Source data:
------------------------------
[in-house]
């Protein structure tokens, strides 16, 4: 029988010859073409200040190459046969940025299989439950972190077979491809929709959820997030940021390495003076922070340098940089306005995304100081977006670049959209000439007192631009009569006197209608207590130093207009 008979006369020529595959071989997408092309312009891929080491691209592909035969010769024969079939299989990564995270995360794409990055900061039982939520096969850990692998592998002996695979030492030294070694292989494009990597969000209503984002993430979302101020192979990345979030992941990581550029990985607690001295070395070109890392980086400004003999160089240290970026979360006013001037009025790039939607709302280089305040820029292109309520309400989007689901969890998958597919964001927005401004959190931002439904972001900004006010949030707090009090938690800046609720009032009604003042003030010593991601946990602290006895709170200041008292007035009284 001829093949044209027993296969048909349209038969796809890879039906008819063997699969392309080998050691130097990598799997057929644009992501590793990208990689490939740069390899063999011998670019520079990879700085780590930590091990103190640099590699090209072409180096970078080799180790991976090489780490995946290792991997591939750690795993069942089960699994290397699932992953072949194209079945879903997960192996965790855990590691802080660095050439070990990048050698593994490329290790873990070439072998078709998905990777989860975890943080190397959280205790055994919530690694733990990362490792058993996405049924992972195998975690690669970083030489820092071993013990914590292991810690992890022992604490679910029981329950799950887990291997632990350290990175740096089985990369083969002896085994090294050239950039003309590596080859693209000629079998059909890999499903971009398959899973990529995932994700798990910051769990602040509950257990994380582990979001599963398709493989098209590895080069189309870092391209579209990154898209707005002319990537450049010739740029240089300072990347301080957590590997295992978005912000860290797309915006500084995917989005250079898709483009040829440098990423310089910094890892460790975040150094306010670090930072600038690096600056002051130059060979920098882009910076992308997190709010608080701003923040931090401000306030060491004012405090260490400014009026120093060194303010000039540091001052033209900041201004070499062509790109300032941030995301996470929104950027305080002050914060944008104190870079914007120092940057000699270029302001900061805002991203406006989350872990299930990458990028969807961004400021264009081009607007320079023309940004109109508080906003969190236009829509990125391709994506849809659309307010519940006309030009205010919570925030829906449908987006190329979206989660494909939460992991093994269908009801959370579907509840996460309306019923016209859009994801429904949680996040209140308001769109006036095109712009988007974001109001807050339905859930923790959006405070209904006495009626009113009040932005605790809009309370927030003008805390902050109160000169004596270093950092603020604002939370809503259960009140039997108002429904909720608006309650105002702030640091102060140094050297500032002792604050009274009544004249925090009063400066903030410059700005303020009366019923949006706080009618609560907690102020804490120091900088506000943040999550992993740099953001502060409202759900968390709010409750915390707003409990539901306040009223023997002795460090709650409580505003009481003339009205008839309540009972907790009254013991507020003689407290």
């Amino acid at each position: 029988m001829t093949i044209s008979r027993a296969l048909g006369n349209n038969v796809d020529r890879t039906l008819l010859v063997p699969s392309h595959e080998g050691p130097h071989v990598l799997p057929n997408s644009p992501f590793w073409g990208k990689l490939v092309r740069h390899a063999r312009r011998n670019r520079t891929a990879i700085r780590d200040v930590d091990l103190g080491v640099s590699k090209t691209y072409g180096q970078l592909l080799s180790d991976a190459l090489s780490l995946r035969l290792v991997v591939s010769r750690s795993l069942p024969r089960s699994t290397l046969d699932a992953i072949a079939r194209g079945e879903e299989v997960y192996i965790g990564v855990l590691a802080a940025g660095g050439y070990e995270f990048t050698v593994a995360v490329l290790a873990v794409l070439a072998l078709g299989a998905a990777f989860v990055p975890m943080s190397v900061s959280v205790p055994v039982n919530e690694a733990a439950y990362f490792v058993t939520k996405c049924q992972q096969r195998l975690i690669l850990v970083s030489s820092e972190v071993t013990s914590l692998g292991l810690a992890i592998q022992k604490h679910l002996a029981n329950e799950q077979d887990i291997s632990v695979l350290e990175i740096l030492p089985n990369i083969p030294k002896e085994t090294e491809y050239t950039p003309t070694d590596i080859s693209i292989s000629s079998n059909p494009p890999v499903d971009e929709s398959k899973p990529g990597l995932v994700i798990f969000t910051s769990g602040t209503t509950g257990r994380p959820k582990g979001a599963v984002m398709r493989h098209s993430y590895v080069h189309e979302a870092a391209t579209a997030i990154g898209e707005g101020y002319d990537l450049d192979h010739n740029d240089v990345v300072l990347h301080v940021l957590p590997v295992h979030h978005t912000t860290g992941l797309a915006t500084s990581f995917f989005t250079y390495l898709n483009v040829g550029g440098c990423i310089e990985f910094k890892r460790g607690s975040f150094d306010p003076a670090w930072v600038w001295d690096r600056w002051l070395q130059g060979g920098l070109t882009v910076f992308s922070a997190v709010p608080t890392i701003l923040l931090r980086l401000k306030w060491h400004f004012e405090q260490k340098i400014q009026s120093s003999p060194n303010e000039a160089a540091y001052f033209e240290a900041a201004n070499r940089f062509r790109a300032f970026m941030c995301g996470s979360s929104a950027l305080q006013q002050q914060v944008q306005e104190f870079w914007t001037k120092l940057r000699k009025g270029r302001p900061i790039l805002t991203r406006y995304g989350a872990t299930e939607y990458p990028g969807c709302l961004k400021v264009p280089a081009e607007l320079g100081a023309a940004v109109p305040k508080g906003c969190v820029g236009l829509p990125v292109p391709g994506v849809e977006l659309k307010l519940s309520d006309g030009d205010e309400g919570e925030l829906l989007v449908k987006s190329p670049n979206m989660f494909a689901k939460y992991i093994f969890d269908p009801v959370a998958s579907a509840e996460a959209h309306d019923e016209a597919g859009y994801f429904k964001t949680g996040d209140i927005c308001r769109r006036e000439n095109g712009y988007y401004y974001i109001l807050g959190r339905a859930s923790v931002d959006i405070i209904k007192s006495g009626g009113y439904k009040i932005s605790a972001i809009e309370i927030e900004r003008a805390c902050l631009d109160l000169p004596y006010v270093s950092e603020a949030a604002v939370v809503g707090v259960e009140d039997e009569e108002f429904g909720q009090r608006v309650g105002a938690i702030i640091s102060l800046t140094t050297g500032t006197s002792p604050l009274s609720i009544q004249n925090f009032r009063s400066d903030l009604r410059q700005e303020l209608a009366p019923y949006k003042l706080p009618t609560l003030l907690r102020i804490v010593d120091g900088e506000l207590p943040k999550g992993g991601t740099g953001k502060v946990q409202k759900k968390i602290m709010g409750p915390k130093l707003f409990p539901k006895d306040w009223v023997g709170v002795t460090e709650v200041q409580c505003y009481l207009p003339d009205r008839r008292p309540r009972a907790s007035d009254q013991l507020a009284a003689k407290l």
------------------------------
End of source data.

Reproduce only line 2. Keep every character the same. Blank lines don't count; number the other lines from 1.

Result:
């Protein structure tokens, strides 16, 4: 029988010859073409200040190459046969940025299989439950972190077979491809929709959820997030940021390495003076922070340098940089306005995304100081977006670049959209000439007192631009009569006197209608207590130093207009 008979006369020529595959071989997408092309312009891929080491691209592909035969010769024969079939299989990564995270995360794409990055900061039982939520096969850990692998592998002996695979030492030294070694292989494009990597969000209503984002993430979302101020192979990345979030992941990581550029990985607690001295070395070109890392980086400004003999160089240290970026979360006013001037009025790039939607709302280089305040820029292109309520309400989007689901969890998958597919964001927005401004959190931002439904972001900004006010949030707090009090938690800046609720009032009604003042003030010593991601946990602290006895709170200041008292007035009284 001829093949044209027993296969048909349209038969796809890879039906008819063997699969392309080998050691130097990598799997057929644009992501590793990208990689490939740069390899063999011998670019520079990879700085780590930590091990103190640099590699090209072409180096970078080799180790991976090489780490995946290792991997591939750690795993069942089960699994290397699932992953072949194209079945879903997960192996965790855990590691802080660095050439070990990048050698593994490329290790873990070439072998078709998905990777989860975890943080190397959280205790055994919530690694733990990362490792058993996405049924992972195998975690690669970083030489820092071993013990914590292991810690992890022992604490679910029981329950799950887990291997632990350290990175740096089985990369083969002896085994090294050239950039003309590596080859693209000629079998059909890999499903971009398959899973990529995932994700798990910051769990602040509950257990994380582990979001599963398709493989098209590895080069189309870092391209579209990154898209707005002319990537450049010739740029240089300072990347301080957590590997295992978005912000860290797309915006500084995917989005250079898709483009040829440098990423310089910094890892460790975040150094306010670090930072600038690096600056002051130059060979920098882009910076992308997190709010608080701003923040931090401000306030060491004012405090260490400014009026120093060194303010000039540091001052033209900041201004070499062509790109300032941030995301996470929104950027305080002050914060944008104190870079914007120092940057000699270029302001900061805002991203406006989350872990299930990458990028969807961004400021264009081009607007320079023309940004109109508080906003969190236009829509990125391709994506849809659309307010519940006309030009205010919570925030829906449908987006190329979206989660494909939460992991093994269908009801959370579907509840996460309306019923016209859009994801429904949680996040209140308001769109006036095109712009988007974001109001807050339905859930923790959006405070209904006495009626009113009040932005605790809009309370927030003008805390902050109160000169004596270093950092603020604002939370809503259960009140039997108002429904909720608006309650105002702030640091102060140094050297500032002792604050009274009544004249925090009063400066903030410059700005303020009366019923949006706080009618609560907690102020804490120091900088506000943040999550992993740099953001502060409202759900968390709010409750915390707003409990539901306040009223023997002795460090709650409580505003009481003339009205008839309540009972907790009254013991507020003689407290």